Sarah Haywood, CEO, MedCity said: “This delegation of leading health scientists and industry highlights the strength of our ecosystem, and the opportunities for Japan to do research, collaborate, and invest in the UK.“The UK is currently the fourth largest market for life sciences investment from Japan, particularly in oncology, immunotherapy and ageing, and we value our natural partnership. With over 5,000 life sciences businesses, four of the world’s top ten universities, and world-leading research centres, we want to spread the message that even with the UK’s current political uncertainty, we remain open for science.”

Dr Liz Mear, Northern Health Science Alliance board member and CEO of the Innovation Agency, said: “Health Innovation is one of the key strands of government Industrial Strategy and trade delegations such as this offer global industry the opportunity to engage with the best in Life Sciences.

“Life Science hubs such as the NHSA and MedCity were recognised in the Life Sciences Industrial Strategy as driving growth across the country and we’re delighted to be bringing our members to BioJapan to explain exactly why the UK is leading the world in health innovation.”

ENDS

For more information, contact Kim Watson, Communications Manager, MedCity at  kimwatson@medcityhq.com or call +44 (0) 7553 374546.

EDITORS NOTES

About MedCity

MedCity exists to promote and grow life sciences investment, entrepreneurship and industry in The Golden Triangle of Cambridge, London, Oxford and the Greater South East.
A collaboration between the Mayor of London and the five Academic Health Science Centres in the region, MedCity acts as a front door for industry, researchers and investors looking for partners, infrastructure and expertise. From drug discovery to devices, diagnostics and digital health, MedCity supports academia, life sciences and healthcare companies – large and small – to do business in the region.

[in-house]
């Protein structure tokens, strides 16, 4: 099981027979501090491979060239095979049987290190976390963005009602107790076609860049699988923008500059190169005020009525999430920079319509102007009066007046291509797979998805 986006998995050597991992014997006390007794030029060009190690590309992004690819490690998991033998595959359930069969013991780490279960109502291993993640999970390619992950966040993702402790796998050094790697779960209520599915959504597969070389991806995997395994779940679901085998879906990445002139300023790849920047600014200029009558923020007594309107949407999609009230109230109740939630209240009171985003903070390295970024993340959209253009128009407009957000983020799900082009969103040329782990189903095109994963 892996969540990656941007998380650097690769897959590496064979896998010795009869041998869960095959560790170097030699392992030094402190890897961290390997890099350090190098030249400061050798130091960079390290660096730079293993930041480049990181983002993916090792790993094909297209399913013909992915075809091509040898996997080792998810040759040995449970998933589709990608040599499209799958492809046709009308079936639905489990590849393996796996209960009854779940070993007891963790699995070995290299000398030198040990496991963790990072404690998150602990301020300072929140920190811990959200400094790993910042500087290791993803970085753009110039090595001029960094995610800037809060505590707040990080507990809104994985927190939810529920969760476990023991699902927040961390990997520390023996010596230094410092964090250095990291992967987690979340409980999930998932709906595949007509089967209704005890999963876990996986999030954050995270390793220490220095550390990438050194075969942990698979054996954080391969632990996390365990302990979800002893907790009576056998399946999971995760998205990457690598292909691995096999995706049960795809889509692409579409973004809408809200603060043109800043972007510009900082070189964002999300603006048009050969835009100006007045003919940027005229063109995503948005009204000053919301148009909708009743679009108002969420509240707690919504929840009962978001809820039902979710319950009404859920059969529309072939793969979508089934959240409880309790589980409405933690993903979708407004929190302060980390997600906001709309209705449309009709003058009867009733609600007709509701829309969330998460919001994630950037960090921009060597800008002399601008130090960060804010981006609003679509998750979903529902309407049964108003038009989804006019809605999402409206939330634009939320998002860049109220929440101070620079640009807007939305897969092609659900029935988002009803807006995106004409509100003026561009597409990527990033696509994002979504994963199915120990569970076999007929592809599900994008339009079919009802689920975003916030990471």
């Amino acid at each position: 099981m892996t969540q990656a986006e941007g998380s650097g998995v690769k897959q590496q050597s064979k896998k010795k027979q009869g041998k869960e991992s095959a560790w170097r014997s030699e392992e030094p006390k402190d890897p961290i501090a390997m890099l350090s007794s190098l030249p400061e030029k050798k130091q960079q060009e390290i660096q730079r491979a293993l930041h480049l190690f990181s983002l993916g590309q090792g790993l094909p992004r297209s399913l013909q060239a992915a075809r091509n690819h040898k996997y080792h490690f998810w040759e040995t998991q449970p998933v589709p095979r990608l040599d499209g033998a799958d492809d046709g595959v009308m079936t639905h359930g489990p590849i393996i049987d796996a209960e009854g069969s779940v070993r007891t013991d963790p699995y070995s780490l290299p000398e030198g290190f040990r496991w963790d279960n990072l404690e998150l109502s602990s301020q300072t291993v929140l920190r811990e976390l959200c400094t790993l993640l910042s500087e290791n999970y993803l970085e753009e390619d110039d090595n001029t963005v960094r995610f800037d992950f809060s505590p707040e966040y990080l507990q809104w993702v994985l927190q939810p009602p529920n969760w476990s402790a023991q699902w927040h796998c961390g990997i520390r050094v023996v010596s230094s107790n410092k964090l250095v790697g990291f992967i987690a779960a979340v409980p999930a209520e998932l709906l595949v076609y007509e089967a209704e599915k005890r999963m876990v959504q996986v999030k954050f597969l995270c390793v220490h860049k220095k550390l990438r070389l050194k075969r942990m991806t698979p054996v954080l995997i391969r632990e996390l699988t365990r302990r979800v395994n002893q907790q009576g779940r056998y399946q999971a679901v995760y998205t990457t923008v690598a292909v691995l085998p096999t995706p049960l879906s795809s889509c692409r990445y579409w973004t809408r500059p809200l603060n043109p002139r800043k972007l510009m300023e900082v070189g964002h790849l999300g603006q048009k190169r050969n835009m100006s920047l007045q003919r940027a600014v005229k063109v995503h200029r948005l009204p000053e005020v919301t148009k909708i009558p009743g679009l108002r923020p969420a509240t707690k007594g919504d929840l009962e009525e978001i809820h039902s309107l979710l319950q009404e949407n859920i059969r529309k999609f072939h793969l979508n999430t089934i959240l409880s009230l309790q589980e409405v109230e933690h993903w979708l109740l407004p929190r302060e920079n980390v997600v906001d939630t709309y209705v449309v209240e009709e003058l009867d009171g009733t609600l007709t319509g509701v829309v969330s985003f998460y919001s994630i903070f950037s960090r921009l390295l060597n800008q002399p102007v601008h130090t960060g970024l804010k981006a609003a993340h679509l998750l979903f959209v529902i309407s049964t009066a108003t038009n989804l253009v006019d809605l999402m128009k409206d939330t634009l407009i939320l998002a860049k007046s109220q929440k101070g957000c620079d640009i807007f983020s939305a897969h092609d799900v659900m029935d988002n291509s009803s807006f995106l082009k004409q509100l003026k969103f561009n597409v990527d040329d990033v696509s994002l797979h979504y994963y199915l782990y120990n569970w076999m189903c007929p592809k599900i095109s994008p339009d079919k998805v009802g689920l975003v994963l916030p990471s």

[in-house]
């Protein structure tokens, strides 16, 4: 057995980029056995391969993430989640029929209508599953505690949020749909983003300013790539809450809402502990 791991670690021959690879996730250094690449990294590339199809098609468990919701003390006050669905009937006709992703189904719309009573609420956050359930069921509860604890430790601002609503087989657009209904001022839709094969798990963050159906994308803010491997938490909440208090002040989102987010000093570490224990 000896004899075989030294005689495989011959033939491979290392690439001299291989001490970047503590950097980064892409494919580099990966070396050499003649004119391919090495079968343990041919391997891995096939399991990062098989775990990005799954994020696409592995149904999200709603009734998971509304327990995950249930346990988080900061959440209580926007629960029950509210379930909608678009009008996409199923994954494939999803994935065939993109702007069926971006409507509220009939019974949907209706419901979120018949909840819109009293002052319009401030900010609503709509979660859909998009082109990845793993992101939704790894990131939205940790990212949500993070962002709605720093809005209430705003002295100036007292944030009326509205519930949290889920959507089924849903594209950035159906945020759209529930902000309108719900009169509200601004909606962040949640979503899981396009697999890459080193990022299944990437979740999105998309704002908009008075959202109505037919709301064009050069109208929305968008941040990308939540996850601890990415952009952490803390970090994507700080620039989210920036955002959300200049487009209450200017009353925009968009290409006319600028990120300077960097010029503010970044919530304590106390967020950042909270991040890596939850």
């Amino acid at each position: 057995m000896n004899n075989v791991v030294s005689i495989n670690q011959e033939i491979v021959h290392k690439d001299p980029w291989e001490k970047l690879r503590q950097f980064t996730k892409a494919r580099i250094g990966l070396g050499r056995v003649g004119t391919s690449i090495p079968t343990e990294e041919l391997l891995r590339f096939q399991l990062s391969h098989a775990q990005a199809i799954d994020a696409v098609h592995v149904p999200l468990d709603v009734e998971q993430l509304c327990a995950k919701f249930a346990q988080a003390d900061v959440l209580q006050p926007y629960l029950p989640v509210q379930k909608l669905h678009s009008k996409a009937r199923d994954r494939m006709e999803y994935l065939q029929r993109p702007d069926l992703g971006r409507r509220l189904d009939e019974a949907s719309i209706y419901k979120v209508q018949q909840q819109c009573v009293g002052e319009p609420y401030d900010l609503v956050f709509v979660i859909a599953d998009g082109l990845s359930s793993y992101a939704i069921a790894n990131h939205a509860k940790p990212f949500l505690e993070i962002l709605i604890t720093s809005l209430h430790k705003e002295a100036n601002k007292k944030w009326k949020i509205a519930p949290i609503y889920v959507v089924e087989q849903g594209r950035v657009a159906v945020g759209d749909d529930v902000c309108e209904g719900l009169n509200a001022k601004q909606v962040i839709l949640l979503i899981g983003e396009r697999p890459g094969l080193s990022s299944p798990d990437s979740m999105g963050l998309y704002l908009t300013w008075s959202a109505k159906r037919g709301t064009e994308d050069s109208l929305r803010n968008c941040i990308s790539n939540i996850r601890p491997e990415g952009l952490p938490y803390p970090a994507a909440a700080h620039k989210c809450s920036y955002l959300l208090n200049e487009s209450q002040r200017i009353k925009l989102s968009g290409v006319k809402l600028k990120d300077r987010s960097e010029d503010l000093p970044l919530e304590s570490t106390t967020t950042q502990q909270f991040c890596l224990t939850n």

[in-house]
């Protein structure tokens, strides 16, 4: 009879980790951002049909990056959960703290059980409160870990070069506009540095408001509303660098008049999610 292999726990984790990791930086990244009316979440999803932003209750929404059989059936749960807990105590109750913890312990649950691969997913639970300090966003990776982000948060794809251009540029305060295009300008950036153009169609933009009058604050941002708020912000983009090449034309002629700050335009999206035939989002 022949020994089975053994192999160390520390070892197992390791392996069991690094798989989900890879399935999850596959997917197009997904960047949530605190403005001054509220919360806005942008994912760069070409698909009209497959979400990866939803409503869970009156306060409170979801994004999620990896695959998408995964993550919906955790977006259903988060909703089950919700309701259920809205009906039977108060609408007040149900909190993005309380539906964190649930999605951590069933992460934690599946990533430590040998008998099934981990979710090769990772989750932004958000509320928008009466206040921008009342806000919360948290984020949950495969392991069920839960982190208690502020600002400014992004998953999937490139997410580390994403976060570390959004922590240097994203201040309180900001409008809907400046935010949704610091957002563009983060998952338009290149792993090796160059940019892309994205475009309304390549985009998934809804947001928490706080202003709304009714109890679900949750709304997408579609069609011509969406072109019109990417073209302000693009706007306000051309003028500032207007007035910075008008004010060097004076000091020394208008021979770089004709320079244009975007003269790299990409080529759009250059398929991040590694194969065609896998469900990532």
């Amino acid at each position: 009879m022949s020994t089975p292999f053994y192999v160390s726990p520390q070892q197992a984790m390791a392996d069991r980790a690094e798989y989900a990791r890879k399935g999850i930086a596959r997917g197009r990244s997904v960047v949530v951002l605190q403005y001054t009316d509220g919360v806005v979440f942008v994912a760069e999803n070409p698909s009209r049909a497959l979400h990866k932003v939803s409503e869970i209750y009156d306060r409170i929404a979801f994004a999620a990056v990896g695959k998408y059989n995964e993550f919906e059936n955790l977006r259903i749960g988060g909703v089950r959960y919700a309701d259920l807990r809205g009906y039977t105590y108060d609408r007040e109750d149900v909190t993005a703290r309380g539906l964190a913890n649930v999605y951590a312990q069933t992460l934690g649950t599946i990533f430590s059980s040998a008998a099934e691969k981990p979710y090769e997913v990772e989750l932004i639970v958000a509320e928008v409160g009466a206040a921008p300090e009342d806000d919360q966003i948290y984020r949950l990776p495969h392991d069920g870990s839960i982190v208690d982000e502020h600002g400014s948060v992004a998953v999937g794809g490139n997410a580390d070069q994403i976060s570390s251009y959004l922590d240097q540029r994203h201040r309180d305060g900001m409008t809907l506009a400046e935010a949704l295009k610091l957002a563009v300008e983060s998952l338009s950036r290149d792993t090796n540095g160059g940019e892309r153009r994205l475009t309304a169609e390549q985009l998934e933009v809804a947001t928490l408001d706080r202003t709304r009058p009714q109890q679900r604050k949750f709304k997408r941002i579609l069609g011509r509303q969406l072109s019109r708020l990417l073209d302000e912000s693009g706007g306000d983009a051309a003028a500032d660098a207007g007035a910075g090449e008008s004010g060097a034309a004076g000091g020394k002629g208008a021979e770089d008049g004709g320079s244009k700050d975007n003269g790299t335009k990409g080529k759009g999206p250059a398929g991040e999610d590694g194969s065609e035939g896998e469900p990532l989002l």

MedCity raises awareness globally of the region’s rich life sciences cluster, which has more than 3,300 life sciences companies, four of the world’s top ten universities, 19 of the top 20 global pharmaceutical companies and world class research centres including The Francis Crick Institute, Harwell Oxford, and The Sanger Institute.
Find out more at MedCityHQ.com or on Twitter @MedCityHQ

About NHSA

The Northern Health Science Alliance Ltd (NHSA) is a health partnership established by the leading Universities and NHS Hospital Trusts in the North of England to improve the health and wealth of the region by creating an internationally recognized life science and healthcare system.The NHSA £20m Connected Health Cities project will be delivered to integrated data sets across health and social care in four major city-regions across the North of England. The vision is for each of the four city-regions to establish a secure data repository which integrates health data across primary and secondary care and links to social care data so that care planning, commissioning and delivery might be better supported.The NHSA links eight universities and eight NHS Teaching Trusts with the Academic Health Science Networks (AHSNs) for the North. Together the Alliance and the four Northern AHSNs cover a patient population of over 15 million people. The NHSA acts as a single portal bringing together research, health science innovation and commercialisation to provide benefits for researchers, universities, hospitals, patients as well as commercial partners.For more information on the NHSA visit www.theNHSA.co.uk